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Who Qualifies for Reparations? California Task Force Delays Crucial Vote

Then-Assemblymember Shirley N. Weber (D-SD) presenting her reparations bill. Photo: California State Assembly/Calif. Black Media

California’s Reparations Task Force (CRTF), after running out of allotted time for debate, has delayed a crucial vote on deciding which black Californians would qualify for direct reparations payments from the state government. 

The next meeting and vote is set to occur on March 29.

Under a 2020 California law passed amid a summer of civil unrest, the CRTF has been tasked with quantifying and documenting the effects of slavery, and determining eligibility and mechanisms for reparations payments. 

However, the task force’s most contentious challenge thus far has been determining which Californians will qualify for direct-deposit payments by its June 2023 deadline. 

Major California figures like Secretary of State Shirley Weber and Erwin Chereminsky, Dean of U.C. Berkely Law School, have supported providing reparations based on lineage — that is, to those who are descendants of slaves — rather than race. 

Weber, noting the election of President Barack Obama, who is of mixed race and whose father emigrated from Kenya, has sought to distinguish how descendants of American slaves have faced different challenges from other black Americans. 

“Obama,” she said, “did not have limitations and fears drilled in his psyche, and thus aspire[d] to become the president of the United States.”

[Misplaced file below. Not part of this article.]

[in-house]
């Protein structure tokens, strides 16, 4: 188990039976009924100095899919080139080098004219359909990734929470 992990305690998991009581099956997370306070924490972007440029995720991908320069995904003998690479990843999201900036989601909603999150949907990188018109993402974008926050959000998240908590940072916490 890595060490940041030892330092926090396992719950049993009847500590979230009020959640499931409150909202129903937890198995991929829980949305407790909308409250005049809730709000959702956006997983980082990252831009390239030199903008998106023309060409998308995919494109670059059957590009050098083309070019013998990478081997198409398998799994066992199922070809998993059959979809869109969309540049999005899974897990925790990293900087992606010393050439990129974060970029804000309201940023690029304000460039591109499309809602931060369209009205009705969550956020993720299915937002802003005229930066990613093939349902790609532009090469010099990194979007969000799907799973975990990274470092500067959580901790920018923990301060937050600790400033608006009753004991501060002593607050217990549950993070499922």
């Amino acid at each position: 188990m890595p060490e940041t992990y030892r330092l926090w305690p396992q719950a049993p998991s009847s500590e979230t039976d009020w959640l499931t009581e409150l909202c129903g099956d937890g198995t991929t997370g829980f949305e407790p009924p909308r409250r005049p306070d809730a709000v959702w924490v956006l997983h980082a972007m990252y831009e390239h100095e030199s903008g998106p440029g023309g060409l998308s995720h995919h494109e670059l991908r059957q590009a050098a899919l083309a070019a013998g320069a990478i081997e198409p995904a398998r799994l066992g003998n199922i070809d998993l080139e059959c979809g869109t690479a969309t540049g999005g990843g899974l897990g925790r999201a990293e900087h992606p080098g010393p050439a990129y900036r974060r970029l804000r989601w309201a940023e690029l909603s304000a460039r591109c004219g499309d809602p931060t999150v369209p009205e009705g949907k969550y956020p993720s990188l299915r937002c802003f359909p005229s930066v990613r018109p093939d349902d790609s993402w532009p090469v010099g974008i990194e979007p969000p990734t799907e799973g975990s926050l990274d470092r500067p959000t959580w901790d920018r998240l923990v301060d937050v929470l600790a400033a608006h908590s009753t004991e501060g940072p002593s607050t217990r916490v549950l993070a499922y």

According to Chereminsky, who provided closed-door testimony to the CRTF, limiting reparations to only those directly descended from American slaves would maximize the odds of reparations standing up to constitutional scrutiny.

In contrast with Weber and Chereminsky, several members of the CRTF see anything less than reparations to all black Californians as inadmissible. 

“If you have black skin, you are catching hell in this country,” Lisa Holder, attorney and task force member said . “We have to embrace this concept that black lives matter — not just a sliver of those black lives.”

But as the CRTF remains mired in deciding which black Californians would qualify for reparations (or who even qualifies as “black”), one question looms above all others: are such reparations constitutional at all? 

“A racial entitlement is only permissible to remedy the government’s own discrimination, not societal discrimination,” said Hans Bader, a constitutional expert and senior attorney for the Competitive Enterprise Insitute. “Most forms of reparations would violate the Constitution as currently interpreted by the Supreme Court.”

“No ex-slaves are even alive today to be compensated, and it was state governments in the South, not the federal government, that were primarily responsible for the existence of slavery,” Bader said. “The Supreme Court has said that racial set-asides and other entitlements are only permissible to remedy the present effects of the government’s own widespread discrimination in the relatively recent past.”